Suitcase and World: Lama Temple.

Thursday, July 9, 2009

Lama Temple.

n my last afternoon in Beijing, I went to see the Lama Temple.

Formally known as the Yonghe Temple , "Lama Temple" is a Tibetan Buddhist temple located very near the Hou Hai Lake area.

Walking on the streets outside the temple, I could hear the strains of the Tibetan Bhuddist mantra in song.....Om Ma Ni Pad Me Hum. Close my eyes and for a moment, I was back in Lhasa except the scent of burning juniper was not wafting through the air. Open my eyes and while I see Tibetan script on store fronts, there is no one walking the kora around the temple. Street signs and people talking in Mandarin remind me that I'm not in Lhasa, I'm in Beijing. Joss sticks were being sold in several of the stores - those going to the temple for prayer were buying them.

Because of the Cultural Revolution, religion pretty much died in China. Throughout my travels in China, I rarely saw a temple...not even in the small water towns near Shanghai. Throughout any Asian country where Chinese reside, you find Buddhist temples so it felt strange that they are are far and few between in the *Motherland*. Every so often though, I would see a small prayer altar inside a shop or a restaurant so perhaps Buddhism is being practiced but in private.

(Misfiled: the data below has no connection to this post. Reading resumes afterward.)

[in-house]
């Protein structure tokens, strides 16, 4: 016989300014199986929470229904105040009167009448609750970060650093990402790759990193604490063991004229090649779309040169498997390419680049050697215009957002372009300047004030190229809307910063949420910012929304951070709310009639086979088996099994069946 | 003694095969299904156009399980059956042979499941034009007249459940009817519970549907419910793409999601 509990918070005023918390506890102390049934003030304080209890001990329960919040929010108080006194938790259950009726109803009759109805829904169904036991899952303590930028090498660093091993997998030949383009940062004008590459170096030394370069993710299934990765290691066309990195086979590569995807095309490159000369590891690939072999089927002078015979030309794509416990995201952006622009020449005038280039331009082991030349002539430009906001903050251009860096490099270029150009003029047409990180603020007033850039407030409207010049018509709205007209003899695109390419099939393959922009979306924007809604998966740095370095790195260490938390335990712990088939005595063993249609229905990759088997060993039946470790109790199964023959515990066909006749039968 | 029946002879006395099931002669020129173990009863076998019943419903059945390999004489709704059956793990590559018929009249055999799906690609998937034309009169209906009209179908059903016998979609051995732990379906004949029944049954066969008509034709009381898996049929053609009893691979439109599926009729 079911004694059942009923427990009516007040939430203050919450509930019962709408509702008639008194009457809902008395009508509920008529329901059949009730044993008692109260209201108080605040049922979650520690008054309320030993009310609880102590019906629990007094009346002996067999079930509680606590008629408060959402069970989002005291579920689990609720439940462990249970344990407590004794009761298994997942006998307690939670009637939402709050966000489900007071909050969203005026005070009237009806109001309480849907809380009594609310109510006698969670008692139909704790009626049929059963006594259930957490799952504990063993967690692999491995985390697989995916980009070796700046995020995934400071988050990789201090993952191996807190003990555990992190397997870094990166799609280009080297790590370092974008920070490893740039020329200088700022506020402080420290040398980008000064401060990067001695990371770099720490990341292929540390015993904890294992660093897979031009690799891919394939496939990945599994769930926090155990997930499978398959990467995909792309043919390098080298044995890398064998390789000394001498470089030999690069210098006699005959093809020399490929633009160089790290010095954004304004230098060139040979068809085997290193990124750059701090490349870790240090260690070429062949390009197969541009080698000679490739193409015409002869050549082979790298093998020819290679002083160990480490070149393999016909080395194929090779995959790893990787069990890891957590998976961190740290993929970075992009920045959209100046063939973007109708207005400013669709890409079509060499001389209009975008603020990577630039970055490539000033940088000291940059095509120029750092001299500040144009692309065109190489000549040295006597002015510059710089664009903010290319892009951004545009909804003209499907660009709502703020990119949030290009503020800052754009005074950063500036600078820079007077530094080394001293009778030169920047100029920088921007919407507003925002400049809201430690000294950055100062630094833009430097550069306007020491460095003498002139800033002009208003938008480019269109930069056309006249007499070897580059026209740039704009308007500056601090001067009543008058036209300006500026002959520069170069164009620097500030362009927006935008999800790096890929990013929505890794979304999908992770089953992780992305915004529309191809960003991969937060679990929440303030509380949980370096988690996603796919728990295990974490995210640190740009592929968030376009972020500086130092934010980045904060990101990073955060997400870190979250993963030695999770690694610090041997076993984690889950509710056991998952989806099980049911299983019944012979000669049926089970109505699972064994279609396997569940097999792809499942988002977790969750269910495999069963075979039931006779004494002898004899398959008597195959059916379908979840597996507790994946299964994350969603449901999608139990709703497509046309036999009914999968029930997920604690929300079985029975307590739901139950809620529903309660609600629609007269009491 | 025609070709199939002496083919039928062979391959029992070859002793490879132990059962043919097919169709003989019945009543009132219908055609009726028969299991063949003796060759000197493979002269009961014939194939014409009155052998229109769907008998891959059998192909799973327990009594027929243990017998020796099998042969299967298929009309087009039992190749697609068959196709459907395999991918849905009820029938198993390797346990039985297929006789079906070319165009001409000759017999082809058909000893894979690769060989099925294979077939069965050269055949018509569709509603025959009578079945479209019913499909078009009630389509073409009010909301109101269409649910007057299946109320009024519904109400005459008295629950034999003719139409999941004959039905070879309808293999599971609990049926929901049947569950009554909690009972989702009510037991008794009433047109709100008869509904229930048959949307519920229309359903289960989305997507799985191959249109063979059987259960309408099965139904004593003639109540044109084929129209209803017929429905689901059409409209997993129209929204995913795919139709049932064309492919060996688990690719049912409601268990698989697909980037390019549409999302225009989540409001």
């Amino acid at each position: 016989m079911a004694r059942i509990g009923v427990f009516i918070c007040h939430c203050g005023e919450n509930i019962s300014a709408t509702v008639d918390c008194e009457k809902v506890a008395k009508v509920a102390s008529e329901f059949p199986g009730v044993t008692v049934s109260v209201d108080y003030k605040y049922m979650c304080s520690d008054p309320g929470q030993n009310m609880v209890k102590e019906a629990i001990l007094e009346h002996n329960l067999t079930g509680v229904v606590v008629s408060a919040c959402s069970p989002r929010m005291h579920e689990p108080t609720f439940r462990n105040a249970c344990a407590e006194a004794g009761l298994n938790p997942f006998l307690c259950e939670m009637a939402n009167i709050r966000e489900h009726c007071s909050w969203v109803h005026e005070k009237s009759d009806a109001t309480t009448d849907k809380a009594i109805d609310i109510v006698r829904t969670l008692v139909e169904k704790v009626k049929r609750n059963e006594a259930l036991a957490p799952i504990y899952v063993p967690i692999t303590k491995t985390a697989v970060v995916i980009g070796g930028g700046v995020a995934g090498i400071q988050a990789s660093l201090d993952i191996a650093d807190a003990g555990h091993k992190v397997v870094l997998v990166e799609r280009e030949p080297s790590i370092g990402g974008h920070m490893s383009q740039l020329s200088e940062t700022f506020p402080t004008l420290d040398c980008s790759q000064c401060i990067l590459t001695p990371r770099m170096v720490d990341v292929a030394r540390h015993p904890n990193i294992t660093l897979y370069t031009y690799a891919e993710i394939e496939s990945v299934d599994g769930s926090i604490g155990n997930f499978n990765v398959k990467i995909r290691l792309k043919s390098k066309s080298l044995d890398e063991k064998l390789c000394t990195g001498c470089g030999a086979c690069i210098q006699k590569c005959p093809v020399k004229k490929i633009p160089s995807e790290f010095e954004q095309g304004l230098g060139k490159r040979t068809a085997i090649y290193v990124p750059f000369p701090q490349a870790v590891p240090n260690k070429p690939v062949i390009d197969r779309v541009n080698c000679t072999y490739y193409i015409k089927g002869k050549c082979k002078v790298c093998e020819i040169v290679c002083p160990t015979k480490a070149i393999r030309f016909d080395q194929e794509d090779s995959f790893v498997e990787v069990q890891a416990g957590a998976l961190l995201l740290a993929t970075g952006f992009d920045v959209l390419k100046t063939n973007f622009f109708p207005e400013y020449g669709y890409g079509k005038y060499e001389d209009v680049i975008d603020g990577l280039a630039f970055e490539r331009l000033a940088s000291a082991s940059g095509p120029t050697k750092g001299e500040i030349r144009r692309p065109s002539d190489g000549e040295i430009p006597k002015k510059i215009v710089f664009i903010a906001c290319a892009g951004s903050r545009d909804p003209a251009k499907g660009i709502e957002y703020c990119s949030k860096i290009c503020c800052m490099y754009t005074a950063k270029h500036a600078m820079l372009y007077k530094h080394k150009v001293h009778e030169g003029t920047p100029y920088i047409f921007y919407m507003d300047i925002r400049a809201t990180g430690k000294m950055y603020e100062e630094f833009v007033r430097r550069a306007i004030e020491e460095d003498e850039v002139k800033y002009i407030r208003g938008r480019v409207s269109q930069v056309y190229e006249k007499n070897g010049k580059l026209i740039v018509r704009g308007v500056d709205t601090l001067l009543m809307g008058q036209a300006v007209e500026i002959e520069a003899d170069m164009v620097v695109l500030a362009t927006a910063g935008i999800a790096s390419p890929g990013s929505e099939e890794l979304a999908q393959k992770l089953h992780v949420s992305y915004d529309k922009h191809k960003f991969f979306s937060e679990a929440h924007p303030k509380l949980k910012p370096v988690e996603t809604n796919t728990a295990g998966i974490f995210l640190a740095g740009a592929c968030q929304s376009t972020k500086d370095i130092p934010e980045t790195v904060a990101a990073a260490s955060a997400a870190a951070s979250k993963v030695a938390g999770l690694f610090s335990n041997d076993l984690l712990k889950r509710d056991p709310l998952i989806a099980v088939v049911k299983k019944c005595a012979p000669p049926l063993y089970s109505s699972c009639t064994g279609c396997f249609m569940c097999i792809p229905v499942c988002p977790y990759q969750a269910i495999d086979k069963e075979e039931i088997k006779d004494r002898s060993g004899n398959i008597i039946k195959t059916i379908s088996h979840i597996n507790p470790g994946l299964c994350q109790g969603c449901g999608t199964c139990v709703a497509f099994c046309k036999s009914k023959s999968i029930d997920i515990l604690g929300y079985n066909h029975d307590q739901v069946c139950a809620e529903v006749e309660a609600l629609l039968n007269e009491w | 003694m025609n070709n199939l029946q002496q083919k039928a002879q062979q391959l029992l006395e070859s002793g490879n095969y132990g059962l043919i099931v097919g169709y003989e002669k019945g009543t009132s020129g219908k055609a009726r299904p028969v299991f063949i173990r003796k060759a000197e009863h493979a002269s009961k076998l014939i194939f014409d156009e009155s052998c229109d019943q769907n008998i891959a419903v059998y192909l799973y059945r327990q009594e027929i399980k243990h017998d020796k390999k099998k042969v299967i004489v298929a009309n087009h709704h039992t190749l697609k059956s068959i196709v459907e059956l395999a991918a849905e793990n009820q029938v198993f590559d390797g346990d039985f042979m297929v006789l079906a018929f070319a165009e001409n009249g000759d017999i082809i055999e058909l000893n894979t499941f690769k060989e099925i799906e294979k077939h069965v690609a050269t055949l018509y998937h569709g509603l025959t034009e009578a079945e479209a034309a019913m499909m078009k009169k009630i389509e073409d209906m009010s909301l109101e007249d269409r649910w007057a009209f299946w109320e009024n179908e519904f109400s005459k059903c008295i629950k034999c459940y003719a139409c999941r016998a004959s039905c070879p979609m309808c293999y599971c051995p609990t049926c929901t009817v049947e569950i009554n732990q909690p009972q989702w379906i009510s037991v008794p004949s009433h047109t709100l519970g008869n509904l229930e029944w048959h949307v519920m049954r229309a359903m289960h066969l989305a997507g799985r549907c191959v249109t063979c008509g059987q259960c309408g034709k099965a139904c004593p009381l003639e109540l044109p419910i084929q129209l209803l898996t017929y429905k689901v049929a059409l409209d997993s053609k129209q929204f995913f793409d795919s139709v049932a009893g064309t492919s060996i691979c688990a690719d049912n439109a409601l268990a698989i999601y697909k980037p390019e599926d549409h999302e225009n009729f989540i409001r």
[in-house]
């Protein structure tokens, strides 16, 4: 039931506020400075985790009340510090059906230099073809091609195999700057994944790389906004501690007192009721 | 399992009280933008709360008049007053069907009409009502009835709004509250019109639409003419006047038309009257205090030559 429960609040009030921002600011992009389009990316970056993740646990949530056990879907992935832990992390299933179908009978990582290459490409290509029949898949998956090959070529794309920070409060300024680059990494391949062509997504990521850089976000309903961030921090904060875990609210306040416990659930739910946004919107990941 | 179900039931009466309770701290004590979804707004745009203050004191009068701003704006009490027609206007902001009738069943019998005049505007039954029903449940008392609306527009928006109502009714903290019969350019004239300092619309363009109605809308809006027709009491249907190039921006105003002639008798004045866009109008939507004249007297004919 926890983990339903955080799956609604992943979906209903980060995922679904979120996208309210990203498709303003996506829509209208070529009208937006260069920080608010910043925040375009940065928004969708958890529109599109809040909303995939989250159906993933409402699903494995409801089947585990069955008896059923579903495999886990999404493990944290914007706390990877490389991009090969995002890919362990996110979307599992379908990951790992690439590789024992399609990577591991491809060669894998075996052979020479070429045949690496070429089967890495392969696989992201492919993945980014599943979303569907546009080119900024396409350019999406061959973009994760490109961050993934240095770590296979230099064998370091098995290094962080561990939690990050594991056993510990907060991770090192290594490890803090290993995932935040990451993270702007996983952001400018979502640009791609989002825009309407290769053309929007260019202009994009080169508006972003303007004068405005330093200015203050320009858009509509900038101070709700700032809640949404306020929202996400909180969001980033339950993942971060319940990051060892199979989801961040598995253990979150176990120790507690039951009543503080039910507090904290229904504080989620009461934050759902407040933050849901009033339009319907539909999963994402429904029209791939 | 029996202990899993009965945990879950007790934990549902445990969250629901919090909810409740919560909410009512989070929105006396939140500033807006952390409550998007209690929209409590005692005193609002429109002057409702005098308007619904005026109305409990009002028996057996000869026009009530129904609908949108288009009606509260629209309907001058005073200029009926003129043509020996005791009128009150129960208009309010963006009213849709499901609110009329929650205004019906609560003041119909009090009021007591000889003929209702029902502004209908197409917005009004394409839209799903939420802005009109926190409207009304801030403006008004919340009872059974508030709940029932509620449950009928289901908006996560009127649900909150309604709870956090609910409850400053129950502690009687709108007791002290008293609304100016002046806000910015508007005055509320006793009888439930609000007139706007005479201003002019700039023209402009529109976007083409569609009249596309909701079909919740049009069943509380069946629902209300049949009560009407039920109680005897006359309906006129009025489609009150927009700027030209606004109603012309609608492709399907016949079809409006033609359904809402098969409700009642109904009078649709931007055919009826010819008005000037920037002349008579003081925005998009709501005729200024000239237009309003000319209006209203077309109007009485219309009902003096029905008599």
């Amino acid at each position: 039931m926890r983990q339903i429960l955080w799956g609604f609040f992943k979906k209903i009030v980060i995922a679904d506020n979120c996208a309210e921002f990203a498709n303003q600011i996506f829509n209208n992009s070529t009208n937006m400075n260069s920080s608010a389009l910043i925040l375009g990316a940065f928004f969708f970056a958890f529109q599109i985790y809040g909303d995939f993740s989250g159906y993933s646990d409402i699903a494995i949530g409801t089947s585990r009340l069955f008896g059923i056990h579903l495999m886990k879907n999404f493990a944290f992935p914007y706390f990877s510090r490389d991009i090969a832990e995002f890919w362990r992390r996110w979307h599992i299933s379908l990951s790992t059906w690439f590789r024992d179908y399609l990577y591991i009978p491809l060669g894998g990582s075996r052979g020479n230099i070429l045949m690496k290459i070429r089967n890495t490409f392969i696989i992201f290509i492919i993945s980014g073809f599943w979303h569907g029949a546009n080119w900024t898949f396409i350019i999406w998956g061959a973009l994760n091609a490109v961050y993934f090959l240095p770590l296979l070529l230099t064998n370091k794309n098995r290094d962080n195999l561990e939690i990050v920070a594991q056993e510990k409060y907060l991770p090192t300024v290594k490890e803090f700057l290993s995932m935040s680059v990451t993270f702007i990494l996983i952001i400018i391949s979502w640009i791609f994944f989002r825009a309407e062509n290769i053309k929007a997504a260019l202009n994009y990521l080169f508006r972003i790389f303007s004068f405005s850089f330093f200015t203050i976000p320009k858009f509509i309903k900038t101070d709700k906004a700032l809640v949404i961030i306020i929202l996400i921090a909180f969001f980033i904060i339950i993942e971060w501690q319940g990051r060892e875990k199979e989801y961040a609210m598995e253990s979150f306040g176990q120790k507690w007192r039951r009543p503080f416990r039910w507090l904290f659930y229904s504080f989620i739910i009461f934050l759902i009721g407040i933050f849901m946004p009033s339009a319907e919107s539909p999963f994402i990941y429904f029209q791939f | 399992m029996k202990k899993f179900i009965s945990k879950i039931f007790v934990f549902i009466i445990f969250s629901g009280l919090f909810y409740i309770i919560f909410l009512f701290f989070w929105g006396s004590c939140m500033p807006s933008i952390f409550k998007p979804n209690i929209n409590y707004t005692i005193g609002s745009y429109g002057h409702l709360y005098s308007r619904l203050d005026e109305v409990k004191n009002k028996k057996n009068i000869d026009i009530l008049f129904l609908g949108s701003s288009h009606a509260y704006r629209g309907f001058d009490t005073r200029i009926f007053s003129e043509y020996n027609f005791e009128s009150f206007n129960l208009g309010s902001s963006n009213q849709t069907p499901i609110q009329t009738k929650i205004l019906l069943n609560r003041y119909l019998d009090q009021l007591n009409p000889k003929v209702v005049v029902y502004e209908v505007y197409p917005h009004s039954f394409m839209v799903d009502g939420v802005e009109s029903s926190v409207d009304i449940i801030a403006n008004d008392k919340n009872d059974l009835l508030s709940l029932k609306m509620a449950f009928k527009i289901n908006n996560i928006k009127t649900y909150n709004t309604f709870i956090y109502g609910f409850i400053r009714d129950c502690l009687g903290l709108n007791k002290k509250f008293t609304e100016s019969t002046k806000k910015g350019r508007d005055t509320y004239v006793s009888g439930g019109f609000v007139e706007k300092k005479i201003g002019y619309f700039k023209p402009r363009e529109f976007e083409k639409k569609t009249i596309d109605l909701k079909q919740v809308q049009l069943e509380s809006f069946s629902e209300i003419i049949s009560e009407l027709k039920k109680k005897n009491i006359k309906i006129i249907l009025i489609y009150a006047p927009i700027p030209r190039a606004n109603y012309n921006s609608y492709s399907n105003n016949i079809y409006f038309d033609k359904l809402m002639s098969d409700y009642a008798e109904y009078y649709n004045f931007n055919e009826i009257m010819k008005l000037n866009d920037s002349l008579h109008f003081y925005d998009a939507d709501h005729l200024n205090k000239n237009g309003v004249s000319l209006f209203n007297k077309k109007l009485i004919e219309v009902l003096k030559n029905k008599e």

Considering that Chinese history goes back millenia, the Lama Temple is relatively new. Construction of temple started in 1694 during the Qing Dynasty and it originally served as an official residence for imperial court eunuchs. In 1722, half of the temple complex was converted into a monastery for Tibetan monks while the other half remained an imperial palace.

Though the Lama Temple has elements of a Tibetan Buddhist the Prayers strewn about the complex, it also has the look and feel of a Han Chinese imperial palace. For example, the buildings are laid out in a courtyard style fashion reminiscent of the Forbidden City. The Grand Mosque in Xi'an was similarly laid out.

Relics typical of Chinese achitecture lions guard entrances.

I don't know if it was because it was a weekday afternoon when I visted but the place was comparatively empty. Where were the throngs of Chinese that crammed themselves into the Forbidden City, Summer Palace and Temple of Heaven? Not that I was complaining, really. Without the masses, I was able to wander the temple grounds in comfort - not being shoved around or having to dart between people to make my way from point A to point B.

There were a few devotees praying and I was respectful to not intrude upon their *space*. Large bronze urns held sand that burning joss sticks were inserted into. The correct practice is to burn three sticks for Buddha. Hand clasped in front of the face and a few nods of the head indicated a prayer was being on prostrated on all fours as they typically do in Tibet.

The Lama Temple is not a large complex so I took my time to stroll the grounds. Compared to the temples in Tibet, the Lama Temple is "new and shiny".

Somehow I wanted the simplistic look and feel of what I had experienced in Tibet. Simple seems more befitting of the personal sacrifices that a Buddhist devotee has to endure in order to reach enlightenment.

All in all, I enjoyed my brief visit to the Lama Temple and I would say it is a "must see" for anyone visiting Beijing.